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The curriculum is what is taught in schools. The National Curriculum is an entitlement for all children and all children take part in all subjects. The way in which the curriculum is actually taught is described in our Learning Policy.
Along with all other maintained schools in England we will be required by government to teach the revised National Curriculum from September 2014.
The curriculum is ‘what’ will be taught. The Government has slimmed these requirements down to enable schools to add areas they feel children need for their development.
The curriculum does not dictate ‘how’ things are taught. That is down to us! We will mix a rich cross curricular approach to make learning fun, with discrete teaching of specialist subjects such as computing, foreign languages, music and physical education.
Please see our plan relating to how Brownmead will transition to assessment without using National Curriculum Levels from September 2015.
This plan sits alongside our School Improvement Plan for this year 2015 /2016.
More detailed information on our curriculum can be provided by class teachers or SLT on request.
For information on how we teach phonics please see our section on Read Write Inc Phonics
At Brownmead pupils in our Reception Class follow the Early Years Foundation Stage Curriculum. http://www.education.gov.uk/aboutdfe/statutory/g00213120/eyfs-statutory-framework
This curriculum is play based, and involves children self-selecting activities, whole class activities and small adult led activities by the teachers and support staff. Adults very carefully observe the children and plan progress for each of them by intervening in play and also planning targeted teaching to move learning forward.
All maintained schools are required to teach the core and foundation subjects to all pupils. The curriculum is delivered in a series of rolling programmes to ensure children do not repeat any topics but may have maximum opportunity to meet all the Programmes of Study. In Reception,the Foundation Early Learning Goals are incorporated into the planning.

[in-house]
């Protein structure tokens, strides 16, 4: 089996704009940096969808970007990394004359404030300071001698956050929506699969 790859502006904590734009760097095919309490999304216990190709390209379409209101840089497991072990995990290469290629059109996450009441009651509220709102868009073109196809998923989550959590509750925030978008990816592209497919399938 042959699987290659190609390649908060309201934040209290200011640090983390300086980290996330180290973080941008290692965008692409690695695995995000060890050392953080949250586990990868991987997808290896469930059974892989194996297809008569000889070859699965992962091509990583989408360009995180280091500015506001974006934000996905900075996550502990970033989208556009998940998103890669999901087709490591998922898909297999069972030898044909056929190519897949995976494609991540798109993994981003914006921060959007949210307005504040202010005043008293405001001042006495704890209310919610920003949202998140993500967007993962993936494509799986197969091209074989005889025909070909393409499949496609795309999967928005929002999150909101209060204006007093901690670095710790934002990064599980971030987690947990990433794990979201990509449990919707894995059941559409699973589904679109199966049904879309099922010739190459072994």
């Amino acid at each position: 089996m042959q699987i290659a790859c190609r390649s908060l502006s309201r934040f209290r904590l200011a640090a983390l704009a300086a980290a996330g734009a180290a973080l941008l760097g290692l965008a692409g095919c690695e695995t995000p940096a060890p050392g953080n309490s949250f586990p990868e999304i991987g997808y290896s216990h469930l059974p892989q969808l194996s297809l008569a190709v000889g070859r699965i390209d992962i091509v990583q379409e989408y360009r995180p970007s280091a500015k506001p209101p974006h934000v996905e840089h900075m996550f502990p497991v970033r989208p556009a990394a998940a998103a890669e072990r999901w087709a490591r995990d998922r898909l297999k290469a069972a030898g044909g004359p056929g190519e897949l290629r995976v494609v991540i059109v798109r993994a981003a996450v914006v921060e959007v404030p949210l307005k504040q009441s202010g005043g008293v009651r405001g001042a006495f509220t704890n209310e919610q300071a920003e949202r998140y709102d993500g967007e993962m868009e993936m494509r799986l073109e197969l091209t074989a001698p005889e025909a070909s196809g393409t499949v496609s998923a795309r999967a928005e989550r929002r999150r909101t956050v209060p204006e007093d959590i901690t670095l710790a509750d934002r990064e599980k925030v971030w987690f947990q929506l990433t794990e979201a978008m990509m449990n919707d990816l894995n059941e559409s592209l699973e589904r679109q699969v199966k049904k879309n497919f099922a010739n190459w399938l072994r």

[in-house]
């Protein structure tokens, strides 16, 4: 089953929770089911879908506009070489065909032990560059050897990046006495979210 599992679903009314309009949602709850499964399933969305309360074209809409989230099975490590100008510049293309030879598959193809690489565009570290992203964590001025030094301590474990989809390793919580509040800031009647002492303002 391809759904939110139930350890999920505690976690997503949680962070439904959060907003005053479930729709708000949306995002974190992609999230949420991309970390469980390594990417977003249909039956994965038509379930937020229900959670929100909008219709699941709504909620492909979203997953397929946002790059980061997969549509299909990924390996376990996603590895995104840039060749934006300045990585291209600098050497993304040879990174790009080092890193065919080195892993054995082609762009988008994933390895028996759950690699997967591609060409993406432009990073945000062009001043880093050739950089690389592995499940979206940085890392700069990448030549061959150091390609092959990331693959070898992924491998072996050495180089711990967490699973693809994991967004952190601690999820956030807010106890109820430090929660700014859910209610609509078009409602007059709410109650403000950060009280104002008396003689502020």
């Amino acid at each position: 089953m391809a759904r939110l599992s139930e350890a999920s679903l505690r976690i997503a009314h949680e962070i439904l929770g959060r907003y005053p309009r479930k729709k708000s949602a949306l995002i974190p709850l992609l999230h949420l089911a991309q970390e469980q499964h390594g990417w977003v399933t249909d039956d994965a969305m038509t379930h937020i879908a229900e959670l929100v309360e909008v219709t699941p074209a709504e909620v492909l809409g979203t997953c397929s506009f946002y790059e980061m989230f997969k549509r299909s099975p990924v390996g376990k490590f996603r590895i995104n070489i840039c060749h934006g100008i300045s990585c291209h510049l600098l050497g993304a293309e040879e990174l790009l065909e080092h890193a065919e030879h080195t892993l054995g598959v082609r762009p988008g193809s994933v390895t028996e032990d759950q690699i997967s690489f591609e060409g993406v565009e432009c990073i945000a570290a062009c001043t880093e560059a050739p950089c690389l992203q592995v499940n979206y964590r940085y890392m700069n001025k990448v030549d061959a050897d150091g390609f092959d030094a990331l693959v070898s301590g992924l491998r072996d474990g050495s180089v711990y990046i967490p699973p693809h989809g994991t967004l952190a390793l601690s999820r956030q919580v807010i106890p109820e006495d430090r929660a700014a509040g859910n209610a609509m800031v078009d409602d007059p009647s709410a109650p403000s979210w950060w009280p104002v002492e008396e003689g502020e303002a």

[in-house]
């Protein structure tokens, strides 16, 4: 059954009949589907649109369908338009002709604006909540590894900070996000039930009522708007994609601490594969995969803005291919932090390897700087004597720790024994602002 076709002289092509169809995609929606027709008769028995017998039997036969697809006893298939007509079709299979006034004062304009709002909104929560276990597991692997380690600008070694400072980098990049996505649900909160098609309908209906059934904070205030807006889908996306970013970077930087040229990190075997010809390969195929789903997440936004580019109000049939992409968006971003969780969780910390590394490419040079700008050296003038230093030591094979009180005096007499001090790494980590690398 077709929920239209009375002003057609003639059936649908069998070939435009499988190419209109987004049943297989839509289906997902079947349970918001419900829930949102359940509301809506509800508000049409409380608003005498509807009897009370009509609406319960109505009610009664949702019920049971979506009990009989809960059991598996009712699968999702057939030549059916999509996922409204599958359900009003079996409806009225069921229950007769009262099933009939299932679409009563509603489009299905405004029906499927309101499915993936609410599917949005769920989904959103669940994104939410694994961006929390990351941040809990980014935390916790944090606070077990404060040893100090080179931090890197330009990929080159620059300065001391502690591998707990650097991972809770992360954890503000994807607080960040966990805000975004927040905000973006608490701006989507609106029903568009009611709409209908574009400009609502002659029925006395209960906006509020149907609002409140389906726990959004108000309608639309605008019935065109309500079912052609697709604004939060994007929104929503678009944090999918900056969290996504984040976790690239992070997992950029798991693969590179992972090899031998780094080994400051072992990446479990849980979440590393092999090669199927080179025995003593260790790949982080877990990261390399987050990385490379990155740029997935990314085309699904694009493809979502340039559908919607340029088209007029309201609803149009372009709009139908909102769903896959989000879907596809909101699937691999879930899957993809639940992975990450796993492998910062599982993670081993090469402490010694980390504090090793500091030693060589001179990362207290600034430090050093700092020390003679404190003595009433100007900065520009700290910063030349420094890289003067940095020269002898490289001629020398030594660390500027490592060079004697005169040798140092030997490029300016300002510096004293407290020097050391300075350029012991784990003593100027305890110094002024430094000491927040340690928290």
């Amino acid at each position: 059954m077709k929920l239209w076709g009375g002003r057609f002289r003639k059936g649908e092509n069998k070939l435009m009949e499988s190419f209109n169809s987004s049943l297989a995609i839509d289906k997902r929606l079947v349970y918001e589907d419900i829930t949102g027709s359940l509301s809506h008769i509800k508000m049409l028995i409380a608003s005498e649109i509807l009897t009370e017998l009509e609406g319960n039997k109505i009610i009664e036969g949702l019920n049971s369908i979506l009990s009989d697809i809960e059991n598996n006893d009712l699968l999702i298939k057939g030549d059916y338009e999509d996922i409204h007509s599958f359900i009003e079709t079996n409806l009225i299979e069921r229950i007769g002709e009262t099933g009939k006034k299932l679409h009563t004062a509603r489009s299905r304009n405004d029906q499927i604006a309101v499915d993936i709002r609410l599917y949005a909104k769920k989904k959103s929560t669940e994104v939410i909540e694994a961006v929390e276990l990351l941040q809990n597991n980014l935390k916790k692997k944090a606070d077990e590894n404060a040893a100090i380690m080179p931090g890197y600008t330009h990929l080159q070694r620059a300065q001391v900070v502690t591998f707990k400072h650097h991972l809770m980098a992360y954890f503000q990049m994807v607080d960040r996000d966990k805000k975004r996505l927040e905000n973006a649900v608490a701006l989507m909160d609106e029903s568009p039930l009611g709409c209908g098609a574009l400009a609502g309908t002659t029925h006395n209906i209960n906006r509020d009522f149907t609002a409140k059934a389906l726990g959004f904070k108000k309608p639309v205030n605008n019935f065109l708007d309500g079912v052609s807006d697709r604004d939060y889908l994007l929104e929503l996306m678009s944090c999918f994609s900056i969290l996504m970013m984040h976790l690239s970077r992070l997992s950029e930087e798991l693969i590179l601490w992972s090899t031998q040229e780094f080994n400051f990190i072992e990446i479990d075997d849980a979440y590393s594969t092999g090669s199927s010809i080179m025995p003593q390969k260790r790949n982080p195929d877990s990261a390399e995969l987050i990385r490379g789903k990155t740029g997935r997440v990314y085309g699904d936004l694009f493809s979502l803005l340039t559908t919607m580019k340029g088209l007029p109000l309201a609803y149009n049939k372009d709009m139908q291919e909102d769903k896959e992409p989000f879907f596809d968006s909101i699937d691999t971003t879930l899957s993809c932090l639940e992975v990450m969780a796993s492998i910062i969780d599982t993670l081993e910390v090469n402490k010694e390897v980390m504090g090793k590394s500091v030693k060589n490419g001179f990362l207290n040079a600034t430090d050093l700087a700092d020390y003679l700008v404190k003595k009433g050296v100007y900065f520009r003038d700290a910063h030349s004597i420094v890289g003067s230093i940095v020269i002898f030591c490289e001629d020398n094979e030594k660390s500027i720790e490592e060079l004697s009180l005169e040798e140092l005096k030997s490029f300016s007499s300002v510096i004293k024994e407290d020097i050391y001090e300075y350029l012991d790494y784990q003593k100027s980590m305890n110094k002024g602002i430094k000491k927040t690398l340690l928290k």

Generally, the Governors have agreed to adopt the Local Authority’s policy on curriculum (available at the school for your information). TheEducation Reform Act 1988 requires each school to provide a curriculum which is balanced, broadly-based and which:
Promotes the spiritual, moral, cultural, mental and physical development of pupils at the school.
Prepares such pupils for the opportunities, responsibilities and experience of adult life.
We are required to provide as a minimum, teaching of the programmes of study and the attainment targets of the National Curriculum:
Core Subjects – English, Mathematics and Science
Foundation subjects – Design Technology, History, Geography, Music, Art and Design, PSHE (personal, social & health education)& Citizenship, Physical Education, modern foreign language and I.C.T.
Religious Education – We base our R.E. ( of which assembly forms a part) around Christian teachings. We follow the agreed syllabus forRE.
The Arts – It is through the creative arts that children are able to express themselves individually and to develop skills in working together. The arts develop our understanding of other cultures and periods in history. Children enjoy a range of cultural activities including travelling theatres, visits to museums and art galleries and visits into school by dance, music and drama groups.